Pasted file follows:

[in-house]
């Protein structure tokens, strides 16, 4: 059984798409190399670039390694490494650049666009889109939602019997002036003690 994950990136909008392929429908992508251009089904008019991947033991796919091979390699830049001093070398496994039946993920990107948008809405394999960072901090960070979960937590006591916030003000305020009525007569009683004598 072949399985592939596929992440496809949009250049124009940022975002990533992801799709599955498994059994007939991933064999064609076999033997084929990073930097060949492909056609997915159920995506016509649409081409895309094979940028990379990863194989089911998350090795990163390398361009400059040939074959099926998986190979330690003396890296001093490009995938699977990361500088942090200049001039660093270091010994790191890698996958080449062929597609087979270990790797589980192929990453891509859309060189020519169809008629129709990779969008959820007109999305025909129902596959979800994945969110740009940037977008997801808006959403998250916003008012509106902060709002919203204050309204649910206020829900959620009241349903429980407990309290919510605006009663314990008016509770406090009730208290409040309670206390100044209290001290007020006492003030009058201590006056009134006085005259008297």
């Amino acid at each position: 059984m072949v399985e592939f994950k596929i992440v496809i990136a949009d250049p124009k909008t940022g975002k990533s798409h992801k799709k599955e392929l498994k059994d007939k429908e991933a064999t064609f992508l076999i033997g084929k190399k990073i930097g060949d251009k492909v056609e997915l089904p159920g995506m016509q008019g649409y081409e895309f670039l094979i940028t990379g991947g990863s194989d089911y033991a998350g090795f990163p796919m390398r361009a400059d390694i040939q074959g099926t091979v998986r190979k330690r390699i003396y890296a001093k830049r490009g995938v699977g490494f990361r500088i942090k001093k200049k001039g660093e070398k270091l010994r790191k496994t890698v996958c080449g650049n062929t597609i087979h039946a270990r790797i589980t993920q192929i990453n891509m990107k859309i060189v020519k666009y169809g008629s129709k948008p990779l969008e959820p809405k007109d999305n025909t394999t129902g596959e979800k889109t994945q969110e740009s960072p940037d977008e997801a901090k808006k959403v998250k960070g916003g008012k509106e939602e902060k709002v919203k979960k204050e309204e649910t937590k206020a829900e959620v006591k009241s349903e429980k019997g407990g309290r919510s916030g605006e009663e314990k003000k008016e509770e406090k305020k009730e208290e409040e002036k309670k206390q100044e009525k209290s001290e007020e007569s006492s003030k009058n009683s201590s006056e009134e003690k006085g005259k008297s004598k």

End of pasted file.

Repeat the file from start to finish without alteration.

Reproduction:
[in-house]
């Protein structure tokens, strides 16, 4: 059984798409190399670039390694490494650049666009889109939602019997002036003690 994950990136909008392929429908992508251009089904008019991947033991796919091979390699830049001093070398496994039946993920990107948008809405394999960072901090960070979960937590006591916030003000305020009525007569009683004598 072949399985592939596929992440496809949009250049124009940022975002990533992801799709599955498994059994007939991933064999064609076999033997084929990073930097060949492909056609997915159920995506016509649409081409895309094979940028990379990863194989089911998350090795990163390398361009400059040939074959099926998986190979330690003396890296001093490009995938699977990361500088942090200049001039660093270091010994790191890698996958080449062929597609087979270990790797589980192929990453891509859309060189020519169809008629129709990779969008959820007109999305025909129902596959979800994945969110740009940037977008997801808006959403998250916003008012509106902060709002919203204050309204649910206020829900959620009241349903429980407990309290919510605006009663314990008016509770406090009730208290409040309670206390100044209290001290007020006492003030009058201590006056009134006085005259008297």
């Amino acid at each position: 059984m072949v399985e592939f994950k596929i992440v496809i990136a949009d250049p124009k909008t940022g975002k990533s798409h992801k799709k599955e392929l498994k059994d007939k429908e991933a064999t064609f992508l076999i033997g084929k190399k990073i930097g060949d251009k492909v056609e997915l089904p159920g995506m016509q008019g649409y081409e895309f670039l094979i940028t990379g991947g990863s194989d089911y033991a998350g090795f990163p796919m390398r361009a400059d390694i040939q074959g099926t091979v998986r190979k330690r390699i003396y890296a001093k830049r490009g995938v699977g490494f990361r500088i942090k001093k200049k001039g660093e070398k270091l010994r790191k496994t890698v996958c080449g650049n062929t597609i087979h039946a270990r790797i589980t993920q192929i990453n891509m990107k859309i060189v020519k666009y169809g008629s129709k948008p990779l969008e959820p809405k007109d999305n025909t394999t129902g596959e979800k889109t994945q969110e740009s960072p940037d977008e997801a901090k808006k959403v998250k960070g916003g008012k509106e939602e902060k709002v919203k979960k204050e309204e649910t937590k206020a829900e959620v006591k009241s349903e429980k019997g407990g309290r919510s916030g605006e009663e314990k003000k008016e509770e406090k305020k009730e208290e409040e002036k309670k206390q100044e009525k209290s001290e007020e007569s006492s003030k009058n009683s201590s006056e009134e003690k006085g005259k008297s004598k």